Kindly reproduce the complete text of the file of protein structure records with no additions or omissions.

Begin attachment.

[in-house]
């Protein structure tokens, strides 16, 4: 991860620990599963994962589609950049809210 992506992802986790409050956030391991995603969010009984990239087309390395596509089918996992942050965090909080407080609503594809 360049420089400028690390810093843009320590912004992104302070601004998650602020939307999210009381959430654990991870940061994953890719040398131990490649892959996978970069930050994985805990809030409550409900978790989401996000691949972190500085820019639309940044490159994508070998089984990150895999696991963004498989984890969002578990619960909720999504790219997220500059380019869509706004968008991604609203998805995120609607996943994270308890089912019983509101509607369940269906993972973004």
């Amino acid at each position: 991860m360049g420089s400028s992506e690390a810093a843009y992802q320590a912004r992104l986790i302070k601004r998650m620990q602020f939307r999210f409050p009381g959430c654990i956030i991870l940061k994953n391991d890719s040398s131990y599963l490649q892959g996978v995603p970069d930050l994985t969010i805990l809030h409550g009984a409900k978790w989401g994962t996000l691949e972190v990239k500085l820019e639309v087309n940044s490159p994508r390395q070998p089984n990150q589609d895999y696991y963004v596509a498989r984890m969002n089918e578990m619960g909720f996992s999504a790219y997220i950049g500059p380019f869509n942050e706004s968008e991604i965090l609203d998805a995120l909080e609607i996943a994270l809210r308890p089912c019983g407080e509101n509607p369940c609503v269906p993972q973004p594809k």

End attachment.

[in-house]
């Protein structure tokens, strides 16, 4: 991860620990599963994962589609950049809210 992506992802986790409050956030391991995603969010009984990239087309390395596509089918996992942050965090909080407080609503594809 360049420089400028690390810093843009320590912004992104302070601004998650602020939307999210009381959430654990991870940061994953890719040398131990490649892959996978970069930050994985805990809030409550409900978790989401996000691949972190500085820019639309940044490159994508070998089984990150895999696991963004498989984890969002578990619960909720999504790219997220500059380019869509706004968008991604609203998805995120609607996943994270308890089912019983509101509607369940269906993972973004």
């Amino acid at each position: 991860m360049g420089s400028s992506e690390a810093a843009y992802q320590a912004r992104l986790i302070k601004r998650m620990q602020f939307r999210f409050p009381g959430c654990i956030i991870l940061k994953n391991d890719s040398s131990y599963l490649q892959g996978v995603p970069d930050l994985t969010i805990l809030h409550g009984a409900k978790w989401g994962t996000l691949e972190v990239k500085l820019e639309v087309n940044s490159p994508r390395q070998p089984n990150q589609d895999y696991y963004v596509a498989r984890m969002n089918e578990m619960g909720f996992s999504a790219y997220i950049g500059p380019f869509n942050e706004s968008e991604i965090l609203d998805a995120l909080e609607i996943a994270l809210r308890p089912c019983g407080e509101n509607p369940c609503v269906p993972q973004p594809k």